Director of higher education institution helped shape Sacramento State policy

Director of higher education institution helped shape Sacramento State policy

Ilian Cervantes-Branum

Nancy Shulock, director of the Sacramento State’s Institute For Higher Education Leadership and Policy, is retiring in September after a 30-year career in administration and higher education policy.

The IHELP institute has produced multiple reports that highlight the need for policy change to help students succeed in California Community Colleges, by collecting data on student transfer and completion rates, and analyzing  higher education policy.

She has also participated in making the campus administration more efficient by creating a plan to help match the goals of the university with the budget.

“What we did and what I worked on for many years was to build up and coordinate with the planning council to develop a strategic plan, and then we would use that plan to set priorities for the campus and the budget would be used to help the university accomplish its goals and priorities,” Shulock said.

Shulock received her masters degree in public policy from the UC Berkeley  and her doctorate in political science from UC Davis.

As the associate vice president for Academic Affairs, Shulock was responsible for the yearly budget and worked with the provost to advance the university’s academic programs. She also worked in administration with Mike Lee, current vice president and chief financial officer.

“It was a very complicated job because her work required her to work with all the deans, and because Academic Affairs is the largest division on this campus with the largest budget,” Lee said. “It was a very heavy responsibility, but I remember her being very fair and very thorough in her analysis.”

A big transitional change Shulock experienced was the split of one college into three in 1996, and the challenge of allocating funds for each. The College of Arts and Science split into the three current colleges including the College of Arts and Letters, the College of Natural Sciences and Mathematics and the College of Social Sciences and Interdisciplinary Studies.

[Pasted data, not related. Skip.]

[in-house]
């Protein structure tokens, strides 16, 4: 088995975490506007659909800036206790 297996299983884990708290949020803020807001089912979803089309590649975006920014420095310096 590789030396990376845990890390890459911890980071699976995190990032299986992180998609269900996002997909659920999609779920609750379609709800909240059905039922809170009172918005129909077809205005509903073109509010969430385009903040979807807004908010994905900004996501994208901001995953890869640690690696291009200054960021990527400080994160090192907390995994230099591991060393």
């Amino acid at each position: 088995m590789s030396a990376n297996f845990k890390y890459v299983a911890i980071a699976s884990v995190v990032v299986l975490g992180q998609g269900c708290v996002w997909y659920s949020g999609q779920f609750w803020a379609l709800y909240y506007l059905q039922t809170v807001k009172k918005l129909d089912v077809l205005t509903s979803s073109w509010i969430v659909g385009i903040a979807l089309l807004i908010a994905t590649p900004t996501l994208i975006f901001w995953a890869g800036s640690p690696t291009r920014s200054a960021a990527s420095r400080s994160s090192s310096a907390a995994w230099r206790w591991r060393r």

“When I was in Academic Affairs, it was really rewarding because it was an interesting maturing period in this university,” Shulock said. “But I started to really yearn for public policy work because that was my field.”

Emeritus Donald Gerth, who served as president of Sac State from 1984 to 2003, created the IHELP institute and placed Shulock as executive director in 2001, where she remained for the second portion of her Sac State career.

“Gerth had this idea that there was a void in California,” Shulock said. “There was no entity that was studying higher education policy for the state.”

The IHELP institute received start up funds from the chancellor’s office for the first two years, and Shulock has been responsible for fundraising to sustain the center.

“We’ve been really successful,” Shulock said. “The university has a number of centers and institutes, but we are considered among the most successful, not only in our ability to raise money, but for the work and the product that we put out.”

Lee said the caliber of her analysis is apparent by its influence on higher education policy making in the state.

“We are lucky to have that center housed on this campus,” Lee said. “I personally believe it is a tremendous asset to the university. Legislatures and state government officials have cited her research to make important decisions about higher education in this state.”

Shulock said she is excited for retirement and is looking forward to spending two weeks in Peru, but her love for policy analysis and research has kept her from leaving Sac State.

“For quite a while it was a barrier to my deciding to retire because I love my job,” Shulock said. “I get to participate in national projects. I get to travel and meet smart, interesting people who are all doing work like this, and feel like ultimately you are making a difference.”